MU OPIOID RECEPTOR AND TOLERANCE DEVELOPMENT

Project Details

Description

Morphine and other opioids are widely used in clinical management of
severe pain. One problem of prolonged use of morphine is that tolerance
develops. Morphine exerts its effects mainly at the mu opioid receptors.
Development of morphine tolerance is a complex process, involving changes
at the cellular level and in neural circuitry. Despite numerous studies,
mechanisms for morphine tolerance are still not well-understood, partly
because there are no cellular models in which the mu receptor can be
manipulated to address specific questions. Recently a mu opioid receptor
has been molecularly cloned, thus making it possible for the first time
to generate such cellular models. This is the goal of the present
proposal. The underlying hypothesis for this investigation is that the development
of morphine tolerance at the cellular level results from specific
molecular events that are mediated through the mu opioid receptor. Two
mammalian cell lines, PC12 pheochromocytoma cells and Chinese hamster
ovary cells, will be used to stably express the mu receptor. Coupling of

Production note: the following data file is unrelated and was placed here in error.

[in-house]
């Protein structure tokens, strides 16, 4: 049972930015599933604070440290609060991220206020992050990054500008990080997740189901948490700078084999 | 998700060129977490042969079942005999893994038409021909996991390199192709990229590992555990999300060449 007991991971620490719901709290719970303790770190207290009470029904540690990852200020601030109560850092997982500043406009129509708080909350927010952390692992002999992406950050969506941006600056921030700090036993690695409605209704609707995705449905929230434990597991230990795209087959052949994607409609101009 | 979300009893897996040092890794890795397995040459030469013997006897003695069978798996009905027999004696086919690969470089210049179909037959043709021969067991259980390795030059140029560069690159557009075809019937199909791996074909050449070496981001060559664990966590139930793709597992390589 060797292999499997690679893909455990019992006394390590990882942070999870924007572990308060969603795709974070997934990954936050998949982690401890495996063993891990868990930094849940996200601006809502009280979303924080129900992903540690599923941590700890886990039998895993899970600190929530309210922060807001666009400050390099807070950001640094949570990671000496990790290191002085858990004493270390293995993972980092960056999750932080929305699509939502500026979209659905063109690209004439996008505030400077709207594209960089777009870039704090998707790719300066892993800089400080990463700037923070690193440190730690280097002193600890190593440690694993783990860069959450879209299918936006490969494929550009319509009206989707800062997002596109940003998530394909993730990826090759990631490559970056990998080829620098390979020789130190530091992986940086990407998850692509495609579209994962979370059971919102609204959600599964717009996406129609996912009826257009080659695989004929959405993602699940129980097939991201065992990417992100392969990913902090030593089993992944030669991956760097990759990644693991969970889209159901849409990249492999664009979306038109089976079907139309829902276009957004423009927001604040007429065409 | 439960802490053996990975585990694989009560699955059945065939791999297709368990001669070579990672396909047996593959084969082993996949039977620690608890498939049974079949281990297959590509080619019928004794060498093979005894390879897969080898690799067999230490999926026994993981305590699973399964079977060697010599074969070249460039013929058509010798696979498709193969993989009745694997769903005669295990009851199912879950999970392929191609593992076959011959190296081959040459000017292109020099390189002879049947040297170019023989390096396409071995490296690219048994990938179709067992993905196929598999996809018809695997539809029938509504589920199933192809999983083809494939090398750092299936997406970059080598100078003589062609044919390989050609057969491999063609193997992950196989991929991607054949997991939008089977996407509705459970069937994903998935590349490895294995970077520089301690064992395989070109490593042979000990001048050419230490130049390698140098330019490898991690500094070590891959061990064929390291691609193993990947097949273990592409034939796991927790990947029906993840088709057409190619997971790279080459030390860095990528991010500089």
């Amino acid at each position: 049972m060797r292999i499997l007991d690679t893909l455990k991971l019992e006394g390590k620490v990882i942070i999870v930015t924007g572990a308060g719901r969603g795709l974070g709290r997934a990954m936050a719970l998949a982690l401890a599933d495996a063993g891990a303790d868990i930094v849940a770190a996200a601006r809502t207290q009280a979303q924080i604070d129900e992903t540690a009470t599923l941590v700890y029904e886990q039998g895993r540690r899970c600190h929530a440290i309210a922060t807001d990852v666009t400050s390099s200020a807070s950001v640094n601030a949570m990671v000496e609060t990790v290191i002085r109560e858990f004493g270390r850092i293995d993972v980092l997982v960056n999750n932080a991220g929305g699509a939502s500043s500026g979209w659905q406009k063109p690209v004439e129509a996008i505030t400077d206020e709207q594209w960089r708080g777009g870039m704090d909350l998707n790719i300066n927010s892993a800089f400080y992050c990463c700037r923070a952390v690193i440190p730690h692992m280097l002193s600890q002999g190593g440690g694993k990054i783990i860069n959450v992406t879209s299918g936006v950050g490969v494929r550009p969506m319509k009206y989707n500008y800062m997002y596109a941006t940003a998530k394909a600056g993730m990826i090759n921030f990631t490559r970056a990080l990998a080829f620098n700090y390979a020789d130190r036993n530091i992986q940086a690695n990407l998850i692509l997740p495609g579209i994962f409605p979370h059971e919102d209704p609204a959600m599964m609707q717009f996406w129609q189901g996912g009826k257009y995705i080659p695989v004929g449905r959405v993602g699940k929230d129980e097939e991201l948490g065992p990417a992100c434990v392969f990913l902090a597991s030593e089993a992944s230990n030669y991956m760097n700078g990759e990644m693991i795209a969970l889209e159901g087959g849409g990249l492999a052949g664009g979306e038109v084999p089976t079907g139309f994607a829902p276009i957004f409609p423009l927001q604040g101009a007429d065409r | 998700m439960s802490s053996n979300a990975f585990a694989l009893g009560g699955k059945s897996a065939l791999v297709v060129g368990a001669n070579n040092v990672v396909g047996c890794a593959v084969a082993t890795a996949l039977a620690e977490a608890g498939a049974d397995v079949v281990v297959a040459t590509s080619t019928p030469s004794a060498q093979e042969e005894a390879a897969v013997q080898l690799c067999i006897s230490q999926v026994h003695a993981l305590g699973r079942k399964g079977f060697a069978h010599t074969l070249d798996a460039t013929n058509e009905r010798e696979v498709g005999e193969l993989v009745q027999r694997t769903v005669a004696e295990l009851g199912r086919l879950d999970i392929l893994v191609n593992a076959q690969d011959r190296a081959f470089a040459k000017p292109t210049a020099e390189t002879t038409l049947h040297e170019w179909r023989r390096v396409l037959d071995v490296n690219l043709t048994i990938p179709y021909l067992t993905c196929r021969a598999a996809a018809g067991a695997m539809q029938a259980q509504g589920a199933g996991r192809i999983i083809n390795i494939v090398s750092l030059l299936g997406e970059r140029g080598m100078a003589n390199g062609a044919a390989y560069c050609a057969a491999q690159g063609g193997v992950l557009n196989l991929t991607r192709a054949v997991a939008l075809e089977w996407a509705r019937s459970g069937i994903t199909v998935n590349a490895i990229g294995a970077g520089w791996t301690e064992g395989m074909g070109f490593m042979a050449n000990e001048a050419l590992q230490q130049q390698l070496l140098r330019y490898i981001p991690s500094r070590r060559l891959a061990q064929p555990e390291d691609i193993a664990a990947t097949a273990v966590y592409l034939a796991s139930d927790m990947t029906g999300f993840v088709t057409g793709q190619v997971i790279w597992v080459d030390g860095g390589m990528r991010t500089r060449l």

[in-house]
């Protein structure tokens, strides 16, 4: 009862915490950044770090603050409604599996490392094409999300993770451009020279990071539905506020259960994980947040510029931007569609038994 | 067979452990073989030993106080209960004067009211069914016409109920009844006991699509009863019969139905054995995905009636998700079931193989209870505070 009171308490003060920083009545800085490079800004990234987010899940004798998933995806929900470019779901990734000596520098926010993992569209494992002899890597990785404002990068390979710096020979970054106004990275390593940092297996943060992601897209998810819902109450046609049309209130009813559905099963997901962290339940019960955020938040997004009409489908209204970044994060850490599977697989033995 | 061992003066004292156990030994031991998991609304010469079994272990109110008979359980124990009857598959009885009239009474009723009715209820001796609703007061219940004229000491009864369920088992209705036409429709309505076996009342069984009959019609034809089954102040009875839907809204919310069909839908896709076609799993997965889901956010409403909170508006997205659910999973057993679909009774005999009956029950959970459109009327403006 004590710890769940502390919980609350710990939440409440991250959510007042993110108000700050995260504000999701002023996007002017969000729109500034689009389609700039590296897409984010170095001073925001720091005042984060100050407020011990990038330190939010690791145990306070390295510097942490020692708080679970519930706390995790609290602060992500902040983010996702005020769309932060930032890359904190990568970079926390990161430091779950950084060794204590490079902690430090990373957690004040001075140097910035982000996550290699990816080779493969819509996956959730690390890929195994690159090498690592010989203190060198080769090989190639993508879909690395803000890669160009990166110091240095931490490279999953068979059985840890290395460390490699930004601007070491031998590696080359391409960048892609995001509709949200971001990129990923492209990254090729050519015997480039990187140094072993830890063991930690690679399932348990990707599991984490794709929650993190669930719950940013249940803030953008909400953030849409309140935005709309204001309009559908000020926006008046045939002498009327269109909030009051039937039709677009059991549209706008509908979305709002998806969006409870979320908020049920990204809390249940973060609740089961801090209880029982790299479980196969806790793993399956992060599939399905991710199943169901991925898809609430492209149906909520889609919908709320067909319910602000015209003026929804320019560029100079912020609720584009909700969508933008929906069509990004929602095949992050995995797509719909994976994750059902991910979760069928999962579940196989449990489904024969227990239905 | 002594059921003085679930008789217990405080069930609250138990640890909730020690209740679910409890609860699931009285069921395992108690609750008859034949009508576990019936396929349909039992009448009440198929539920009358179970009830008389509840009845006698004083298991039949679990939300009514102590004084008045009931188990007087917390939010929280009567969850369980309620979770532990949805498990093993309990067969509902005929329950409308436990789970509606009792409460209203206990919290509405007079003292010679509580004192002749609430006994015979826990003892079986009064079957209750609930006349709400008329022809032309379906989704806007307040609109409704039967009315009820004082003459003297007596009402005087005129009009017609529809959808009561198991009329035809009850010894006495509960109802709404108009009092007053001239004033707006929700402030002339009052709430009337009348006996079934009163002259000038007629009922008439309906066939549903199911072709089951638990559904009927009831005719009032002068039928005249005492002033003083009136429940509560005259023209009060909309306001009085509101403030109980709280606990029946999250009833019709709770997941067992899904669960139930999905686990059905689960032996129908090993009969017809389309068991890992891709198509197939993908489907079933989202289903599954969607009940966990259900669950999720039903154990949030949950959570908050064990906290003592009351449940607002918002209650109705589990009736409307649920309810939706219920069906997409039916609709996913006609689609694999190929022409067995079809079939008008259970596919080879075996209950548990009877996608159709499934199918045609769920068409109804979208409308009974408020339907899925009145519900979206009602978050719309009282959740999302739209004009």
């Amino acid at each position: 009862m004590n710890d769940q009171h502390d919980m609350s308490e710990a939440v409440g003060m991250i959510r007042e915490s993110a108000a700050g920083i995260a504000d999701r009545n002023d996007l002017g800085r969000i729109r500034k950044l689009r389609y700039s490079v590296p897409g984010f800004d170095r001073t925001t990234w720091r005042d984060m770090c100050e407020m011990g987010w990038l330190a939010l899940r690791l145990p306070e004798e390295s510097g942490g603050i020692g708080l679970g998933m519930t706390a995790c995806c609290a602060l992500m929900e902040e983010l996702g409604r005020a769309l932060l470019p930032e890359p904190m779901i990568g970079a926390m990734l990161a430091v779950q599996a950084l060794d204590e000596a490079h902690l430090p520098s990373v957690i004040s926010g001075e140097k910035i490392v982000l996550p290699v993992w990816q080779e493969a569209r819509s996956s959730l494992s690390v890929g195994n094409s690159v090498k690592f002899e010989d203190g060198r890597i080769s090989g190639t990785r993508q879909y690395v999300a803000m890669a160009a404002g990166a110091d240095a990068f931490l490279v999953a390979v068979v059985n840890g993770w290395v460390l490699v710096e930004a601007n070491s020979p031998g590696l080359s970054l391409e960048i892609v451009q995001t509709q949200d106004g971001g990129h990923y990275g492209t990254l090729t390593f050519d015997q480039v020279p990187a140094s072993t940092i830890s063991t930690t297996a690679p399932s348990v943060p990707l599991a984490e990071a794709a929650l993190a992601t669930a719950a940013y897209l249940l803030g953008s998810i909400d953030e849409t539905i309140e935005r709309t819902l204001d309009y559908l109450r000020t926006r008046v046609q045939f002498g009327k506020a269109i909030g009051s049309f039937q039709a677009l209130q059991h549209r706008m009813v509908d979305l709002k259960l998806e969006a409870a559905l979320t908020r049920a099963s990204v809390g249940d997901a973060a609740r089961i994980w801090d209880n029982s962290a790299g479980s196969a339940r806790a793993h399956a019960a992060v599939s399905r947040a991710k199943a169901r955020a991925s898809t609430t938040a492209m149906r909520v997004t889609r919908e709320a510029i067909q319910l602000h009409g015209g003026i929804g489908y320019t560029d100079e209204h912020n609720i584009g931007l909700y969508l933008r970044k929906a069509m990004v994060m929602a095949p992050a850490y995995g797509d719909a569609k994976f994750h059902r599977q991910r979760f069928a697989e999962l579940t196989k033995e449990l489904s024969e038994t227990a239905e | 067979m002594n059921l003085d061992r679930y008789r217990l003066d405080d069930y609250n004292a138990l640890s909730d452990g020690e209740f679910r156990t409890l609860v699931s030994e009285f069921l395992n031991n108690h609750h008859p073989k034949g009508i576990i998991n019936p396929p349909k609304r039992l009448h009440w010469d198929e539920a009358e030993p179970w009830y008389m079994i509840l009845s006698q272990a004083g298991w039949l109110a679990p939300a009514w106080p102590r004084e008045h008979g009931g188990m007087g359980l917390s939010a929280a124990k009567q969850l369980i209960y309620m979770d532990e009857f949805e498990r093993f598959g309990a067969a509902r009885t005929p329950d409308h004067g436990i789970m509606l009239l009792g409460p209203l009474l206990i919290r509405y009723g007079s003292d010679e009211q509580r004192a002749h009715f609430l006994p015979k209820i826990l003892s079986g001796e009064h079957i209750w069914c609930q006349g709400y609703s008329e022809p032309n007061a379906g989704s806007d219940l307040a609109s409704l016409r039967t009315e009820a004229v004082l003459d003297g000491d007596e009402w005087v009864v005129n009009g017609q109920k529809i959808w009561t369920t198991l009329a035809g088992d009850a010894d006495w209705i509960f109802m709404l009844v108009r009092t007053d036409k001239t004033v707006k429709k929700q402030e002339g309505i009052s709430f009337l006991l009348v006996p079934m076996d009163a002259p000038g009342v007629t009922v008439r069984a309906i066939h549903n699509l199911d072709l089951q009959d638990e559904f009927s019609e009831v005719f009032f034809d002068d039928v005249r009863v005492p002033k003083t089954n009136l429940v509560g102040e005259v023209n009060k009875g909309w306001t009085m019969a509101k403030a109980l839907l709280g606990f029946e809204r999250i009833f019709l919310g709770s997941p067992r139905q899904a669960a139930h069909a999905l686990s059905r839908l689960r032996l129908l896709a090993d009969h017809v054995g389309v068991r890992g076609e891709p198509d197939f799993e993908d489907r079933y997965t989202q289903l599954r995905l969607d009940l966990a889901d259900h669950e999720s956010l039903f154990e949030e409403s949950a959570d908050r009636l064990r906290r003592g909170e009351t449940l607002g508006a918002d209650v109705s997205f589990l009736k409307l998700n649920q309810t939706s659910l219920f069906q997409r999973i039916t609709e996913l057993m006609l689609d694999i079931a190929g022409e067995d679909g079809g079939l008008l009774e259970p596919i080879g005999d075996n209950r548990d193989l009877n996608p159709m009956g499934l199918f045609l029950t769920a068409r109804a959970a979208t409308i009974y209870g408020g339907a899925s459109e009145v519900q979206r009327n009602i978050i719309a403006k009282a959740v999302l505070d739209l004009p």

the mu receptor to the cAMP pathway and ion channels will be determined
with acute opioid treatment. Then, development of morphine tolerance will
be studied by chronically exposing the cells to morphine and determining
the molecular events that underlie the changes during tolerance
development. Furthermore, the role of phosphorylation in regulating
receptor function will be studied by systematically mutating the
potential phosphorylation sites of protein kinases A and C, generating
cell lines that express the mutant receptors, and examining the effect
of these mutations on receptor function. These cells will also be
chronically exposed to morphine to determine the potential role of
receptor phosphorylation in tolerance development. These studies will provide important information as to the molecular
mechanisms of tolerance development through the mu opioid receptor. Such
information will contribute to our knowledge on how opioid drugs may act
at receptors and will provide a basis in designing strategies to
circumvent the problem of opioid tolerance in the clinical management of
pain.
StatusFinished
Effective start/end date9/1/947/31/97

Funding

  • National Institutes of Health: $210,224.00
  • National Institutes of Health
  • National Institutes of Health: $193,321.00

ASJC

  • Medicine(all)

Fingerprint Explore the research topics touched on by this project. These labels are generated based on the underlying awards/grants. Together they form a unique fingerprint.